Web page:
Here comes the cold weather… farewell garden 2012!

In addition to my running and all of the other things I do,  I grow a HUGE vegetable garden every year.

Even if no one has yet been able to prove that food grown sustainably or organically is not healthier or more nutritious than food grown conventionally, that is not the reason why we grow some of our own food. Although it may be easier (and cheaper) to buy our food in the store like everyone else, I like how gardening keeps my in tune with the seasons.

There is nothing better than vegetables picked fresh from the garden only a few minutes ago.

An emerging trend is locally-grown food.  Well there is nothing more locally grown food than food  grown a hundred yards out your door!

Last weekend was our last warm weekend before the temperatures turned cold. I was busy harvesting the last vegetables and preparing the garden for the winter.

I worked a little bit on our hoop house, a project I began last year, which I haven’t completed yet. One of these years, I will get it finished; then we will be able to harvest cold weather crops and greens all winter long. The ends are up, all that I need to do now is put the covering into place.

I do enjoy those last few weeks of the garden season in the autumn.

In early spring, one dreams of the upcoming season; seeds are ordered and transplants begun. In early summer the first greens are enjoyed, but soon begins a flurry of activity as the garden is prepared and planted.

During the high season of summer, the warm weather crops are enjoyed but the weeding seems endless. In dry years, the need to irrigate is constant. I am grateful for automatic timers to ensure sufficient watering at the optimal time- late evening and in the middle of the night.

At  least once or twice a summer our garden is decimated by hail. My feelings are ambivalent with every summer thunderstorm: I hope for rain and dread the hail.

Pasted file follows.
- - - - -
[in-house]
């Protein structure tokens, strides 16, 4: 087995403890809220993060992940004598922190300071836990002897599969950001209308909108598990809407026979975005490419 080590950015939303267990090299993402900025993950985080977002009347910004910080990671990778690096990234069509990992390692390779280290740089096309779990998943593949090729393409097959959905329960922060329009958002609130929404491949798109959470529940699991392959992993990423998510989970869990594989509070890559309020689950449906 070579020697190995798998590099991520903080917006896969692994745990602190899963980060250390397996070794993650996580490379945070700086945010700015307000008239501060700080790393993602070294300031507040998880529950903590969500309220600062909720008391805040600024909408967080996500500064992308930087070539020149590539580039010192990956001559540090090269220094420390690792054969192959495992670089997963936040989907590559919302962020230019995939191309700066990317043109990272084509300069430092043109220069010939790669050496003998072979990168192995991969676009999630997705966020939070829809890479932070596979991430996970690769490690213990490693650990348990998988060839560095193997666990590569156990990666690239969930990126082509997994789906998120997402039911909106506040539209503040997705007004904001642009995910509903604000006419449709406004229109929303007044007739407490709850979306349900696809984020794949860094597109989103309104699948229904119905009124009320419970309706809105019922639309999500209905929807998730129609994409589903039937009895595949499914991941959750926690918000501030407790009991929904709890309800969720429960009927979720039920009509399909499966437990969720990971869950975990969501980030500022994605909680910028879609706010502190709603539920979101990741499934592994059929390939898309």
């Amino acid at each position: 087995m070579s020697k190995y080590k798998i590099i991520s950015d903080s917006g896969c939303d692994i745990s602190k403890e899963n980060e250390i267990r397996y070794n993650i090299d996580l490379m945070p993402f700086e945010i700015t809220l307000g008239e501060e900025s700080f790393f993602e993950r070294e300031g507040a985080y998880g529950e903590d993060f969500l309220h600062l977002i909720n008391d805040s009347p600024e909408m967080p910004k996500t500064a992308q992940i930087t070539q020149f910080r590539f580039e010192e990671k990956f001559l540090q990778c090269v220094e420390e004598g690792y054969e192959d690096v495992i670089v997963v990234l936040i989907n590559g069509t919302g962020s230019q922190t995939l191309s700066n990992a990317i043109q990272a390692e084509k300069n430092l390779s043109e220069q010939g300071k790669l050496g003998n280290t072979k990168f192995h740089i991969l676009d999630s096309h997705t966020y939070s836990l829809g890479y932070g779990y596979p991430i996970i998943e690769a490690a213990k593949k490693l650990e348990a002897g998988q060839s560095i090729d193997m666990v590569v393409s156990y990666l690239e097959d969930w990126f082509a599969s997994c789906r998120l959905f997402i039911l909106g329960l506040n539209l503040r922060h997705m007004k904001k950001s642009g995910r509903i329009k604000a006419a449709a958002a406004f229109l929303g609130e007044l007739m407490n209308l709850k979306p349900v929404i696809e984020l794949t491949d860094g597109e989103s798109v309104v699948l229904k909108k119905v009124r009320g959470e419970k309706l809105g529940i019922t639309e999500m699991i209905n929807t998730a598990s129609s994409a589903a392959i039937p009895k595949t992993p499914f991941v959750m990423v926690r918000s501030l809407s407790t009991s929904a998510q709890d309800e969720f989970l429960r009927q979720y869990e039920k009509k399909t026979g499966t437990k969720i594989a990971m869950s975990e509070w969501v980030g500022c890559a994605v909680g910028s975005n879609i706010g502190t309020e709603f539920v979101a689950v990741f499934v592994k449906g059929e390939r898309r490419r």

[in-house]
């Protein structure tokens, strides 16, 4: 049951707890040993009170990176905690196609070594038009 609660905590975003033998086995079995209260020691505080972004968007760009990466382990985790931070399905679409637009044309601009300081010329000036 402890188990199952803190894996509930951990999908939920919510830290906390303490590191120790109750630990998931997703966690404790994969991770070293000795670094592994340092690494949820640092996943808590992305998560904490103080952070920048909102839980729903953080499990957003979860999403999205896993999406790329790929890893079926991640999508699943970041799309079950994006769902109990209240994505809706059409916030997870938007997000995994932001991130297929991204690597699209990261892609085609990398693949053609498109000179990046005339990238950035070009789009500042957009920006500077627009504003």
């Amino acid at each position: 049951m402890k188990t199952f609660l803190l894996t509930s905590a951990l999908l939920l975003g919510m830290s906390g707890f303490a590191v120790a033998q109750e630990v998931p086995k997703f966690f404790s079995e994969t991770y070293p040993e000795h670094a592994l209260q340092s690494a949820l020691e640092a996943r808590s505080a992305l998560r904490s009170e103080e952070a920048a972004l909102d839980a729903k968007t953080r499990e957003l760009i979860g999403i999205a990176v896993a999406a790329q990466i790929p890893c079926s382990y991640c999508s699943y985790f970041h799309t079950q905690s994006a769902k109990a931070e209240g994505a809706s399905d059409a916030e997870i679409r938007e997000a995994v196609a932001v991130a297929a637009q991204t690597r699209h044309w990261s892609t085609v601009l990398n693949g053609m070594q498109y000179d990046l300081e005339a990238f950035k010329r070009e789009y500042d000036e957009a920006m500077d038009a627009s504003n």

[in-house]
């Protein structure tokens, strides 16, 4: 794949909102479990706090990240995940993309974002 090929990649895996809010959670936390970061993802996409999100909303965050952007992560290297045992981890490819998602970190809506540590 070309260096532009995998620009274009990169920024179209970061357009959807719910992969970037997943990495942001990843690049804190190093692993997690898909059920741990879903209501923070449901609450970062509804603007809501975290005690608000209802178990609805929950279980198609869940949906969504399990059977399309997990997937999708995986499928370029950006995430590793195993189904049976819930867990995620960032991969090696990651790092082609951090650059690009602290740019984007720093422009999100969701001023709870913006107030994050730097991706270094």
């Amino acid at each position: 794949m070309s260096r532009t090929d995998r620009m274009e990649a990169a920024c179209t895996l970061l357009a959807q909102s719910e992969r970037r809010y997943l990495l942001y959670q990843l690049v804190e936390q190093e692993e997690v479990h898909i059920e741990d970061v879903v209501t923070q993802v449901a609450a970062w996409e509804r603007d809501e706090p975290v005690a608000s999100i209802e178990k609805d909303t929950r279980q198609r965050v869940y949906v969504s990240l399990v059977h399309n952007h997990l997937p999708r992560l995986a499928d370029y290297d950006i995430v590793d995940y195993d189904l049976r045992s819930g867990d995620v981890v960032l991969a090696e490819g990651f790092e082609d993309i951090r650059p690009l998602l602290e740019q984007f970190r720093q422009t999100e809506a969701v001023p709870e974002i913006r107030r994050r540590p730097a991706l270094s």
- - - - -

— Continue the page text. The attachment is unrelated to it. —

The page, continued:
By the autumn, the days are warm and nights are cool. The need for weeding and irrigating have all but disappeared.

This is the season when cool weather crops are at their best: kale, cabbage, brussel sprouts, broccoli, beets, carrots, mustard, chicory, arugula, spinach, and Asian greens such as Bok Choi and Tat Tsoi.

All that is left now is to enjoy the end of the season, to bring in the last of the root vegetables, to remove old dead plants from the garden, and to put away hoses and other garden tools.

Sometimes, by the end of the season, it is easy to be ready to be done with the garden and leave it as it is.

But the autumn is an important time; what we do in the autumn will often affect how the garden does the following year. It is a time to prepare the garden to “go to sleep” for the winter so it will be ready to go (ready to grow?)  the following spring.

I have heard it said that gardening is not about growing plants- given the right conditions they will do that pretty much themselves- but rather about building and maintaining the soil. I agree.

I am careful to never allow there to be open or uncovered soil for long. In the growing season, either mulch is applied or new crop planted. Open soil is asking for a weed to sprout, or for the soil health to degrade.

If there is a spot where one crop is harvested but I’m not ready to plant a new one, I make frequent use of green manures. I like buckwheat in the summer because it grows quickly and has a weak root system- plus my honeybees love the flowers. In the late summer/early fall I prefer to plant oats and berseem clover because they winter kill and are good for the tilth of soil.

We make good use of compost. All weeds, kitchen leftovers that the chickens can’t eat and all old spent vegetable plants goes into the compost pile. I make layers alternating with chicken and horse manure.   In our arid climate, we need to add water to our compost pile- in the summer I have a sprinkler system that waters the pile for a few minutes a few times a day.

Our compost pile is full of red worms. Unlike the more common earth worm, red worms do better in manure or compost piles than in the garden soil. I have no idea where they came from but am very glad they are here.

After 6 months or a year, garden waste is converted to rich black gold. I apply it liberally to the garden every spring.